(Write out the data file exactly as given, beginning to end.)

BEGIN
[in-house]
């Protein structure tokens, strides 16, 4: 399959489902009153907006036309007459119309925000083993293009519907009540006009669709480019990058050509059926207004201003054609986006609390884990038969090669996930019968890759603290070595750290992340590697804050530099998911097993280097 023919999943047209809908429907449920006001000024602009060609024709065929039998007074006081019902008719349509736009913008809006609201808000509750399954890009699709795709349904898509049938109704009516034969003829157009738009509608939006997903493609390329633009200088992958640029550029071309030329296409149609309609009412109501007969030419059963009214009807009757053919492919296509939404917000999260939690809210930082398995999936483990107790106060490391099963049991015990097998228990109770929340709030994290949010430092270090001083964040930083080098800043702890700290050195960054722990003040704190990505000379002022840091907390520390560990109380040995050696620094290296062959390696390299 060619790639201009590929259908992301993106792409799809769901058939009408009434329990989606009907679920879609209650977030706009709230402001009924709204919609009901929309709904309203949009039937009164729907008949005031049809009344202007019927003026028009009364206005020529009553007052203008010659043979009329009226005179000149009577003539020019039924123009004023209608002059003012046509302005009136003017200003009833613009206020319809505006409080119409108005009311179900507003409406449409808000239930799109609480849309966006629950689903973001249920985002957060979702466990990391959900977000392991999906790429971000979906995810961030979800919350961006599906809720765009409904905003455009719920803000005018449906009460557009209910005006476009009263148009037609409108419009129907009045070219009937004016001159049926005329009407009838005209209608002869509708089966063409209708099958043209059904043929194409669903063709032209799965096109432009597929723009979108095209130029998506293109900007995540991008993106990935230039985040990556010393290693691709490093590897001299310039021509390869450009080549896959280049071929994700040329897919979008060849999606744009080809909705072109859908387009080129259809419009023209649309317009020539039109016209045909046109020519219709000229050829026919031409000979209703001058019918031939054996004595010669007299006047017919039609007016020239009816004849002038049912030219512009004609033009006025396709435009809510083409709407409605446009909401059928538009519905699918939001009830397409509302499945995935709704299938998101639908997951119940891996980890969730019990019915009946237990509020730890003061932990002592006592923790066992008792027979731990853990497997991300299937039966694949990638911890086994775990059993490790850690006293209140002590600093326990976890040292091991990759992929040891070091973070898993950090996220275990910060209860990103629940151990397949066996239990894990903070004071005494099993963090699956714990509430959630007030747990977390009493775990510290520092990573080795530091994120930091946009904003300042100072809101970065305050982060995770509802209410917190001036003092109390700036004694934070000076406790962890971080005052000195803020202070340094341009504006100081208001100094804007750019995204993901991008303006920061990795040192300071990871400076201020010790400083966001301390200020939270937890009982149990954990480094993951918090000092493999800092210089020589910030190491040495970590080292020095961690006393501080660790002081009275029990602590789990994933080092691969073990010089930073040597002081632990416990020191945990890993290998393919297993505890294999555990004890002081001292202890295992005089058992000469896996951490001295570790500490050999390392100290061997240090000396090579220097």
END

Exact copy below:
[in-house]
């Protein structure tokens, strides 16, 4: 399959489902009153907006036309007459119309925000083993293009519907009540006009669709480019990058050509059926207004201003054609986006609390884990038969090669996930019968890759603290070595750290992340590697804050530099998911097993280097 023919999943047209809908429907449920006001000024602009060609024709065929039998007074006081019902008719349509736009913008809006609201808000509750399954890009699709795709349904898509049938109704009516034969003829157009738009509608939006997903493609390329633009200088992958640029550029071309030329296409149609309609009412109501007969030419059963009214009807009757053919492919296509939404917000999260939690809210930082398995999936483990107790106060490391099963049991015990097998228990109770929340709030994290949010430092270090001083964040930083080098800043702890700290050195960054722990003040704190990505000379002022840091907390520390560990109380040995050696620094290296062959390696390299 060619790639201009590929259908992301993106792409799809769901058939009408009434329990989606009907679920879609209650977030706009709230402001009924709204919609009901929309709904309203949009039937009164729907008949005031049809009344202007019927003026028009009364206005020529009553007052203008010659043979009329009226005179000149009577003539020019039924123009004023209608002059003012046509302005009136003017200003009833613009206020319809505006409080119409108005009311179900507003409406449409808000239930799109609480849309966006629950689903973001249920985002957060979702466990990391959900977000392991999906790429971000979906995810961030979800919350961006599906809720765009409904905003455009719920803000005018449906009460557009209910005006476009009263148009037609409108419009129907009045070219009937004016001159049926005329009407009838005209209608002869509708089966063409209708099958043209059904043929194409669903063709032209799965096109432009597929723009979108095209130029998506293109900007995540991008993106990935230039985040990556010393290693691709490093590897001299310039021509390869450009080549896959280049071929994700040329897919979008060849999606744009080809909705072109859908387009080129259809419009023209649309317009020539039109016209045909046109020519219709000229050829026919031409000979209703001058019918031939054996004595010669007299006047017919039609007016020239009816004849002038049912030219512009004609033009006025396709435009809510083409709407409605446009909401059928538009519905699918939001009830397409509302499945995935709704299938998101639908997951119940891996980890969730019990019915009946237990509020730890003061932990002592006592923790066992008792027979731990853990497997991300299937039966694949990638911890086994775990059993490790850690006293209140002590600093326990976890040292091991990759992929040891070091973070898993950090996220275990910060209860990103629940151990397949066996239990894990903070004071005494099993963090699956714990509430959630007030747990977390009493775990510290520092990573080795530091994120930091946009904003300042100072809101970065305050982060995770509802209410917190001036003092109390700036004694934070000076406790962890971080005052000195803020202070340094341009504006100081208001100094804007750019995204993901991008303006920061990795040192300071990871400076201020010790400083966001301390200020939270937890009982149990954990480094993951918090000092493999800092210089020589910030190491040495970590080292020095961690006393501080660790002081009275029990602590789990994933080092691969073990010089930073040597002081632990416990020191945990890993290998393919297993505890294999555990004890002081001292202890295992005089058992000469896996951490001295570790500490050999390392100290061997240090000396090579220097």